Greece is bouncing back
Greece has been shelved for several years now ever since the ongoing deterioration of its financial state surfaced back in 2009-10. Greek stocks have borne the brunt of it’s tattered macroeconomic picture which quickly sapped corporate profits and investor interest along with it.
The MSCI Greece Index is by far the worst performer over three, five, and ten year periods among the 23 countries which form part of the MSCI Index’s emerging markets universe. Its returns stand at -39%, -14.5%, and -29.3% respectively over these periods.
The beginning of 2017 was no different. The Global X MSCI Greece ETF (GREK), which tracks the MSCI All Greece Select 25/50 Index, was down 4.6% for the year until February 8. That, however, turned out to be the nadir of the fund for the year as it has since turned a corner from there.
The inflection point though, came after April 21, which pushed the returns of the GREK ETF to 22% for YTD 2017 until May 26. The fund’s returns had reached as high as 25% on May 22.
Contribution to returns
Financials have contributed to a third of the fund’s rise thus far in 2017. Alpha Bank A.E. (ALBKY) and National Bank of Greece S.A. (NBGGY) have led the sector. Meanwhile, gambling firm Greek Organization of Football Prognostics S.A., or OPAP S.A., has led the consumer discretionary sector upwards.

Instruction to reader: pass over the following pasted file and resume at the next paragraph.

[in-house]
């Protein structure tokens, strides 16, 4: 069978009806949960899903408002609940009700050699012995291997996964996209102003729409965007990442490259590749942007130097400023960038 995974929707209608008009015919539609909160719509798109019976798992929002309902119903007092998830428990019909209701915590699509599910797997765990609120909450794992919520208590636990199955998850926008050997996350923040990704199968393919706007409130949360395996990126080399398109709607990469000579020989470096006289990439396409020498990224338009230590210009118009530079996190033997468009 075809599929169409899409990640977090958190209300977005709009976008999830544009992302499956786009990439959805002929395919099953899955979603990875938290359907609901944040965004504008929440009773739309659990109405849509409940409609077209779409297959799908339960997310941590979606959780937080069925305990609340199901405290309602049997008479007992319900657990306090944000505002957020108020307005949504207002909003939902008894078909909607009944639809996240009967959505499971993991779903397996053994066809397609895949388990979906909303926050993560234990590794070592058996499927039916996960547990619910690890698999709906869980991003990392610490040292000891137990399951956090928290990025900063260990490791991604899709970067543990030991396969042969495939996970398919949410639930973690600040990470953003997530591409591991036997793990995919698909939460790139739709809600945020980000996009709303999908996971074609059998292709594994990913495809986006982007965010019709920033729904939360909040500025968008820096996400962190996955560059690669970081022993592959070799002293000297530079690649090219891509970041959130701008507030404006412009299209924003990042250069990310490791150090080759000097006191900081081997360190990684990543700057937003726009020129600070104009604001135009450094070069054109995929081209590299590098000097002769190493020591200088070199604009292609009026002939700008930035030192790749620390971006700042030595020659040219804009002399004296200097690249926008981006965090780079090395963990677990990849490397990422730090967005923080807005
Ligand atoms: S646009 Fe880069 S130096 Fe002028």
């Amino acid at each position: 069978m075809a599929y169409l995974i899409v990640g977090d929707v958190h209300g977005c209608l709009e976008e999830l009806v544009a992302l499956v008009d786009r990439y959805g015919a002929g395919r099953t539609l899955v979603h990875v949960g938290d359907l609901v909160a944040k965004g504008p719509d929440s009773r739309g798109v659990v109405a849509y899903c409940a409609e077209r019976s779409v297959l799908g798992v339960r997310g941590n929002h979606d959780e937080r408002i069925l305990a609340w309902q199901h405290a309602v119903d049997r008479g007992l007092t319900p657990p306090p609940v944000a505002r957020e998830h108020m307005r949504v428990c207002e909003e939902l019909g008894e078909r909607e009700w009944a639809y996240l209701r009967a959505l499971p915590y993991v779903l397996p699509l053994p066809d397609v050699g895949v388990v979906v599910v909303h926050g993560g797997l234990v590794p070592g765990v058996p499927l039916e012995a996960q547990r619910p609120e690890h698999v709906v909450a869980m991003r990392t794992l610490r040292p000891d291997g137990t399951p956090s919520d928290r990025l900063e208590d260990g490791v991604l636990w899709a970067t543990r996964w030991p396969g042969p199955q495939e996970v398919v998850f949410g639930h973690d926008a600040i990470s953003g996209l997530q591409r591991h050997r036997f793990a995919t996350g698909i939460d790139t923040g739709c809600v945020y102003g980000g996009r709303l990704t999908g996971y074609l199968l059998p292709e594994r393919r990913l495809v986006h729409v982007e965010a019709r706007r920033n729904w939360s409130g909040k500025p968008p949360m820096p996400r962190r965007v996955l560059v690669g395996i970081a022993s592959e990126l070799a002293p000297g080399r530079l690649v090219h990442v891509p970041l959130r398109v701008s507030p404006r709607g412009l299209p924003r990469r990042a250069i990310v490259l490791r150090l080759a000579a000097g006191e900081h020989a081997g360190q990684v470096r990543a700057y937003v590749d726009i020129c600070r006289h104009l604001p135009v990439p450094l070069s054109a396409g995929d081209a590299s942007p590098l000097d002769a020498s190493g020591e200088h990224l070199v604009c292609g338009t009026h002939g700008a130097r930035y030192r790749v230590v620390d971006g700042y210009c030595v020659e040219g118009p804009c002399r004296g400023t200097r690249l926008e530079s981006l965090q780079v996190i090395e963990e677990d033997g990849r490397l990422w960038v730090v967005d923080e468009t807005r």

View on Greek stocks
Greek stocks are exceptionally inexpensive currently. The volatility in stocks has come down this year and risk-adjusted returns, measured by the Sharpe Ratio, have risen noticeably for the GREK. Meanwhile, the $376 million ETF has attracted net inflows amounting to $50 million in YTD 2017 according to Bloomberg. However, the macroeconomic state of the country continues turning most investors away.
Recently, finance ministers from the Euro zone were unable to come to terms on debt relief for Greece – a hope which had fueled the aforementioned rise in the stocks. The country would have used the next tranche of its loan to pay off its obligations coming due in July.
This led to a decline in the GREK and has made some investors cautious once again. The country is still largely considered to carry a fair amount of risk.
The trigger point could come on June 15 though, when finance ministers meet again to conduct the country’s bailout review. An agreement on the review and debt relief could pave the way for the European Central Bank to include Greek government bonds in its asset purchase program.
If this happens, it will provide the country with access to bond markets, not only boosting confidence within the country, but also among investors who could begin to initiate small buying positions on broad-based investment baskets investing in Greek stocks.